Journalists of The New York Times published an article on the increase in global starvation due to Russia's war in Ukraine. One of the reasons is the deliberate destruction of grain storage and wheat processing plants in Ukraine by the Russian military, which is a potential war crime.
According to Kees Huizinga, a member of the Ukrainian Agri Council and the Board of Directors of the SAVE UA Foundation, in a commentary for the article, many farmers in Ukraine have gone to war or fled their land, and the infrastructure that processed and carried wheat and sunflower oil to foreign markets has broken down. In particular, his farm in Ukraine, 190 miles south of Kyiv, was affected.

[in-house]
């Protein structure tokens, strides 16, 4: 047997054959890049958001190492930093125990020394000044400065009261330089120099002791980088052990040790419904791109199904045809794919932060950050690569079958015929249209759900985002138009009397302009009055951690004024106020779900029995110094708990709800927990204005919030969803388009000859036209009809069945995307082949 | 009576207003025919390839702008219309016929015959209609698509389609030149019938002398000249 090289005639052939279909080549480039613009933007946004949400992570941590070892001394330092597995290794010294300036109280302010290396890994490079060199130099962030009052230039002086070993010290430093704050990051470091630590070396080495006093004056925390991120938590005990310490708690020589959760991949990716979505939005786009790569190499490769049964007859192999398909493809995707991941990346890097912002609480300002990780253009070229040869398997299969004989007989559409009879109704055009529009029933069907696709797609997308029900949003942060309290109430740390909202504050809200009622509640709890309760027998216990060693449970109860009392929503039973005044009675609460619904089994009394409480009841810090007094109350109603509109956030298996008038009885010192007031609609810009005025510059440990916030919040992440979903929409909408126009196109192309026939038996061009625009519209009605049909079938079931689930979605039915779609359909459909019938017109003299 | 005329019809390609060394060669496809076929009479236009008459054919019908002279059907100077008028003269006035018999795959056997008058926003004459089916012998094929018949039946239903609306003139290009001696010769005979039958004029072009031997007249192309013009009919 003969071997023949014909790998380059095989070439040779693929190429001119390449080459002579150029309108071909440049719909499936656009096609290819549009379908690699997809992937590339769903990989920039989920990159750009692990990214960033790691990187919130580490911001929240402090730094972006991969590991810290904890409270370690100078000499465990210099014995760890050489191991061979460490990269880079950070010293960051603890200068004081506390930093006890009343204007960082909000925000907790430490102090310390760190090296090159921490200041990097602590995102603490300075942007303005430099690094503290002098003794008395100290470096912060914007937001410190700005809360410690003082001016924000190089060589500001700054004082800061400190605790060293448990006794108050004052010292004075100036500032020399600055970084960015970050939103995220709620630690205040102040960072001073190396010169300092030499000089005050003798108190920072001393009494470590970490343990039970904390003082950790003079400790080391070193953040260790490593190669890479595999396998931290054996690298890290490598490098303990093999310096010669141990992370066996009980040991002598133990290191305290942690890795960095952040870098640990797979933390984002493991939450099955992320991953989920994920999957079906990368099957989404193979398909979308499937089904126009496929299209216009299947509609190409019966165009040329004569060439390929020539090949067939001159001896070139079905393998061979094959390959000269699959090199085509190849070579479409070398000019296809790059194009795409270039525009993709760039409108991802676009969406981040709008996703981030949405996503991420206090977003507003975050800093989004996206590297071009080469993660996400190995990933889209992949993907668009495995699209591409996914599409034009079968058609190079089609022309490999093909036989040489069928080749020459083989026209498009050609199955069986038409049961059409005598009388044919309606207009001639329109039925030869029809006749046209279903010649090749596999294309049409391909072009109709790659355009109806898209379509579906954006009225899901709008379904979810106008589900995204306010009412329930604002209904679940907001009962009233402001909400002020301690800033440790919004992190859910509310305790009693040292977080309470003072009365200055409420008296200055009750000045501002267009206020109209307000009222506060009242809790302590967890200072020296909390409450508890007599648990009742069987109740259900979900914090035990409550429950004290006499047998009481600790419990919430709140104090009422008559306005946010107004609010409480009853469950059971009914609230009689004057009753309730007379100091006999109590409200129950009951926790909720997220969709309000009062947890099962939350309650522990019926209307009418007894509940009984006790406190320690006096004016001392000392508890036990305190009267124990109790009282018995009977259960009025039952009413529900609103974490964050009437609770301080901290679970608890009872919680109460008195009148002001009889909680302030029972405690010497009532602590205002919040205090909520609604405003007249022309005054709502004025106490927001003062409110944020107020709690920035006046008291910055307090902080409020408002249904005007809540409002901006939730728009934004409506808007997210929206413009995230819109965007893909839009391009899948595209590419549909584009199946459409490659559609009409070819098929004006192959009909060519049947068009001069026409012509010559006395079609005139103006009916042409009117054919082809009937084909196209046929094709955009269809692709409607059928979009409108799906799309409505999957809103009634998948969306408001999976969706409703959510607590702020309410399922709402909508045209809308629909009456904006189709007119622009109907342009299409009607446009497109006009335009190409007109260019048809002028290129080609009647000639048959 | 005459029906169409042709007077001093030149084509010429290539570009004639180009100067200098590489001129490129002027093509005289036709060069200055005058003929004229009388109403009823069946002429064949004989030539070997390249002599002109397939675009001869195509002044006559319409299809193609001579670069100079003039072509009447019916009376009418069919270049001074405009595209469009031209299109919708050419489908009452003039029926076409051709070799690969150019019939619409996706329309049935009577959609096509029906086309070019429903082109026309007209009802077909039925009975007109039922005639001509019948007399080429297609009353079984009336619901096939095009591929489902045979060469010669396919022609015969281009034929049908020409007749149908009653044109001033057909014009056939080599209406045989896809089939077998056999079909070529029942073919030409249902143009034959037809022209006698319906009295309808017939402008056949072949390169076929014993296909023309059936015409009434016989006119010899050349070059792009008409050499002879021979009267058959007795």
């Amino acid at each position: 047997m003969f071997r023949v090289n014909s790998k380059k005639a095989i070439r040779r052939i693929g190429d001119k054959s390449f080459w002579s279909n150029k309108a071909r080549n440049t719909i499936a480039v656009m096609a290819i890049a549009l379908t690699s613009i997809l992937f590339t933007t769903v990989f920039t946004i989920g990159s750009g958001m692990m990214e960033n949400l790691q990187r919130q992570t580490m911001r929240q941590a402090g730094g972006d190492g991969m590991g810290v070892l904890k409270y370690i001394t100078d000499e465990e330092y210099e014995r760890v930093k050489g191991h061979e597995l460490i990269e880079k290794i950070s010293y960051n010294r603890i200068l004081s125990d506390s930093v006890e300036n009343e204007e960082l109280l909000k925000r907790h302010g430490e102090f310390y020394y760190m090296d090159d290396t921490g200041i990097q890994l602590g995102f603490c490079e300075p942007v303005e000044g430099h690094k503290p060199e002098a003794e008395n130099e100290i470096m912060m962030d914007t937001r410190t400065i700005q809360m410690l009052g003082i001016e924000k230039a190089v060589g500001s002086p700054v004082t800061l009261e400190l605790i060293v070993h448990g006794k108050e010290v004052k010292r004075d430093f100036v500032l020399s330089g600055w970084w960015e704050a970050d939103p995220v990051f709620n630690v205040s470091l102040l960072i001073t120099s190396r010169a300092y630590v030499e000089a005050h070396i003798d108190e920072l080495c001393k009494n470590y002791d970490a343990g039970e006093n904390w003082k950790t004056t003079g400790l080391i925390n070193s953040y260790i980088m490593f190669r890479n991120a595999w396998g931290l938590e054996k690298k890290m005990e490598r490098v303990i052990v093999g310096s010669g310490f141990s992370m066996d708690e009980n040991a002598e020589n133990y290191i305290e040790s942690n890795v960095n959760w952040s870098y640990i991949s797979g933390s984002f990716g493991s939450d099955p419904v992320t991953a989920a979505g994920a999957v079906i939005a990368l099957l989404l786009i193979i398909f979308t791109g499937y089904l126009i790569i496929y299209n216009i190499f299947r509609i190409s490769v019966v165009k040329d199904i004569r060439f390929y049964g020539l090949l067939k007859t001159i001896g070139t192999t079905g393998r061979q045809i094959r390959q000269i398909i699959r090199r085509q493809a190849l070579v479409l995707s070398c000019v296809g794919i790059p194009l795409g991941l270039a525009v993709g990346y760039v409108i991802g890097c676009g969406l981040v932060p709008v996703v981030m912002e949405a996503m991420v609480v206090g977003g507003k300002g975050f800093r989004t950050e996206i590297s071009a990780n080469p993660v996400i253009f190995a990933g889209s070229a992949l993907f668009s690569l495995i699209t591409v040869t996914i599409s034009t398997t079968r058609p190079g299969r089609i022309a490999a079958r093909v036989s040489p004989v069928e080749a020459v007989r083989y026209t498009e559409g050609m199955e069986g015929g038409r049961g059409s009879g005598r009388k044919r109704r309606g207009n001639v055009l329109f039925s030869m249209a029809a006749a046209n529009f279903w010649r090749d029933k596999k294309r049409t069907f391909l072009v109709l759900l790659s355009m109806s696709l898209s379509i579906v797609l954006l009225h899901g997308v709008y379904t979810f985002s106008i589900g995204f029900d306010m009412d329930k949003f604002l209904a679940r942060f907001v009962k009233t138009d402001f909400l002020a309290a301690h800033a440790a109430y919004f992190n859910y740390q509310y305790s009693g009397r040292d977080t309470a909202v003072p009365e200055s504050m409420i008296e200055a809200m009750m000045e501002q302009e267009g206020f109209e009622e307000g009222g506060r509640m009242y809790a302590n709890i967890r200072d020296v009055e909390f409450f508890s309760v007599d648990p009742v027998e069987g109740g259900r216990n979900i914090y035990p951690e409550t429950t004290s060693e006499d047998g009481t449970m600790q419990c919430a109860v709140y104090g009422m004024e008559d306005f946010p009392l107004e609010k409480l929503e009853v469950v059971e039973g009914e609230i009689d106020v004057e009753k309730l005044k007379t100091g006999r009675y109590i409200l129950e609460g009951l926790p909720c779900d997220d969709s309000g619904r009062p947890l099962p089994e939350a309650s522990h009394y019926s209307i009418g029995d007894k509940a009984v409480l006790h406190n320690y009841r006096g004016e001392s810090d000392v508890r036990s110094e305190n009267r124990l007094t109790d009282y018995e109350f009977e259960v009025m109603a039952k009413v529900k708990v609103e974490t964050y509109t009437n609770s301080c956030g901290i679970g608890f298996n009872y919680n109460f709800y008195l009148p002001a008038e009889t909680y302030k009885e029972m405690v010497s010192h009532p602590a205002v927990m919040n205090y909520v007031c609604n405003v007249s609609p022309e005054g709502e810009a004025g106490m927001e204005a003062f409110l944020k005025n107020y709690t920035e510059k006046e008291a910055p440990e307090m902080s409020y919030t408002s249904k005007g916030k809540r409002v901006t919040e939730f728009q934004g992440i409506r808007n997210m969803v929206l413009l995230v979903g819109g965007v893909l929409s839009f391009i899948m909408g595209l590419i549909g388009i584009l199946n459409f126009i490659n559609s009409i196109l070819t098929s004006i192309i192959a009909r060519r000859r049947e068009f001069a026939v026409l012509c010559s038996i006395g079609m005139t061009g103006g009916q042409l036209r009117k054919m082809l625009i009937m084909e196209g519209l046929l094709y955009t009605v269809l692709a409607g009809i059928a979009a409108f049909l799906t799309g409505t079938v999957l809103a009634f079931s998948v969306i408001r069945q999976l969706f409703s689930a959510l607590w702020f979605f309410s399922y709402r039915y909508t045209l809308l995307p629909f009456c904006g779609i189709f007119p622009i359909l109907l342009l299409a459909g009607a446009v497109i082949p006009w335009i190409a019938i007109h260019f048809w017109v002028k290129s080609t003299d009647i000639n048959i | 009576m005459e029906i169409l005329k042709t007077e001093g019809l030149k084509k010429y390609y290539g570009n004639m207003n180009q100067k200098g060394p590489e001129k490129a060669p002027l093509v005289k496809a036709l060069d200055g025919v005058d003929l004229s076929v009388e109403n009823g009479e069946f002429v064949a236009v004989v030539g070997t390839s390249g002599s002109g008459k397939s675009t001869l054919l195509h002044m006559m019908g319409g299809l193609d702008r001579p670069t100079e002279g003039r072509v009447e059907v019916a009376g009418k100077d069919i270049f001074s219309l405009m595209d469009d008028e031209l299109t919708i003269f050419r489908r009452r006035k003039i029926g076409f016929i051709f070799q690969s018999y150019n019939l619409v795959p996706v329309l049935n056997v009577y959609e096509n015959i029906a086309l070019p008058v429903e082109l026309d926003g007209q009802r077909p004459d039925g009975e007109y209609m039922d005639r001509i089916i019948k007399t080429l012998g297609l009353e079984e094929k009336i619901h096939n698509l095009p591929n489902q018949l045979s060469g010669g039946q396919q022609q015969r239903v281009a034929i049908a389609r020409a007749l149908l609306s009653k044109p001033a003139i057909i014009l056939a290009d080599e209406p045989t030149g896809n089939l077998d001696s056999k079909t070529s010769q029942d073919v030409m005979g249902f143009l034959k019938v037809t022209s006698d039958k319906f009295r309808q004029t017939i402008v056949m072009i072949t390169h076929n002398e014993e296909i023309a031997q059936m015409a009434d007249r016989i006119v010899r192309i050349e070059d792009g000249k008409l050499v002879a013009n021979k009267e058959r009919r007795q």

Kees Huizinga, the Dutch co-owner, said Russia’s attacks on the energy grid have led to the shutdown of a plant that provides his farm and others with nitrogen fertilizer. Other fertilizer plants in Europe were forced to shut down or slow production last year as natural gas prices soared, a result of the war. Natural gas is critical for fertilizer production.
“So this year’s harvest has already been reduced,” Mr. Huizinga said in November. “And if Russians continue like this, next year’s harvest might even be worse.”
He added that transportation costs have risen sharply for farmers in Ukraine. Before the war, farmers sent 95% of their wheat and other grain exports across the Black Sea. In particular, Mr. Husinh's farm was paying $23-24 per ton to transport its products to ports and on ships. Now, he said, the cost has more than doubled. However, the alternative route, by truck to Romania, costs even more—$85 per ton.
Moscow blocks most shipments from Ukraine, one of the world’s largest wheat producers, and its attacks on the country’s energy grid also disrupt the flow of food, affecting global food security.